Graph reflecting the surge of property transactions involving foreign purchasers in 2020, courtesy: Data Wrapper.


Graph reflecting the surge of property transactions involving foreign purchasers in 2020, courtesy: Data Wrapper.

What has the government done to help the property industry through the pandemic and economic crisis?

Lowered mortgage interest rates and deferring of loan payments allows for buyers to continue purchasing property with lower servicing commitments.

To counter disruptions caused by the COVID-19 pandemic, governments and central banks around the world authorised monetary programmes and stimulation packages to provide support for people and to hopefully encourage spending during the pandemic. With interest rates falling at a recurring low, investors sought to capitalise on the low interest rates to secure lower mortgage payments for the future.

In Singapore, measures which allow borrowers to defer their loan repayments were introduced. Singaporean couples who purchased a second residential property are now allowed up to a year instead of the previously regulated six months to sell their first residential property to be granted a remission of the Additional Buyer’s Stamp Duty (ABSD).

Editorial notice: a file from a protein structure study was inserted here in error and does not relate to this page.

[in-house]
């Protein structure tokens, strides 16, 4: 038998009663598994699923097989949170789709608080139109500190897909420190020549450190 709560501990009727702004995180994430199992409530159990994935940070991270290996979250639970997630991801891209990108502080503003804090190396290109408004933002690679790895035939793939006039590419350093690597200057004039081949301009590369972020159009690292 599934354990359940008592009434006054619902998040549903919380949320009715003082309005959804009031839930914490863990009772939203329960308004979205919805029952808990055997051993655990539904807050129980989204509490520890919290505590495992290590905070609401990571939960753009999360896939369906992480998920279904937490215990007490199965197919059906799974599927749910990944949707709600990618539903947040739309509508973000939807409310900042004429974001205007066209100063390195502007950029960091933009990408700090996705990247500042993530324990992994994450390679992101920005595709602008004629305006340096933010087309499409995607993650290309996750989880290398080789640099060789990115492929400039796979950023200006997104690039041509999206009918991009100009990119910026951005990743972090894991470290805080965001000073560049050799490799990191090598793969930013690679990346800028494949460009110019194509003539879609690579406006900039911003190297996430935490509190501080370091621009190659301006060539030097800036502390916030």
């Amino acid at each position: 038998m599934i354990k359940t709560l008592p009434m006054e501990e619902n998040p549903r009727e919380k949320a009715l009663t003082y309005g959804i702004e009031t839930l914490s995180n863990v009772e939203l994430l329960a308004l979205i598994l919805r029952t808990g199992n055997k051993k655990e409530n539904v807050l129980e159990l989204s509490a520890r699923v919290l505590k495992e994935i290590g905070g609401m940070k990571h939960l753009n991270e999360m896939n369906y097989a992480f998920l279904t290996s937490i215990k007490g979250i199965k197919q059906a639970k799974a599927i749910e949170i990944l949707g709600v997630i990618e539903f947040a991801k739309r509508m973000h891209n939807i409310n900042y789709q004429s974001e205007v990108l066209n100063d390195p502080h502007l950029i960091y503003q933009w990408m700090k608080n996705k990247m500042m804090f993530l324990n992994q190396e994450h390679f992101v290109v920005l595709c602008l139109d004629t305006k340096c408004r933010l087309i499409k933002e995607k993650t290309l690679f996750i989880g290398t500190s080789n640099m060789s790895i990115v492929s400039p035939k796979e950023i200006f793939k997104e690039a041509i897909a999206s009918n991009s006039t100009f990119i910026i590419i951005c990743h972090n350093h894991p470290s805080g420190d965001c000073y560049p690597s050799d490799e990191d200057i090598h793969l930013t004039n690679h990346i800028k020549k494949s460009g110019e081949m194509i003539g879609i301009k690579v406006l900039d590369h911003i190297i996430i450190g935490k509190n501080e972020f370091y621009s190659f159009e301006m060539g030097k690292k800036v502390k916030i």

Other temporary relief measures issued by the government were targeted to help developers. Such measures included a granted waiver of extension charges for up to six months for the completion and sales of all residential, commercial, and industrial developmental projects that may have been affected by the pandemic.

The implementation of these measures has likely helped to prevent homeowners and developers from slashing prices to push for sales, avoiding major price corrections that would have been upsetting for the property market here.

“Cooling measures” were maintained to keep the surging demand for property in check

The Additional Buyer’s Stamp Duty (ABSD) tax was introduced in 2011 as a“cooling measure” to discourage both foreign and local entities from purchasing multiple properties; thus, suppressing any excessive demand. ABSD rates were then increased in 2013 and more buyer profiles were included to be accountable for the tax. In 2018, ABSD rates were once again raised but have remained unchanged since.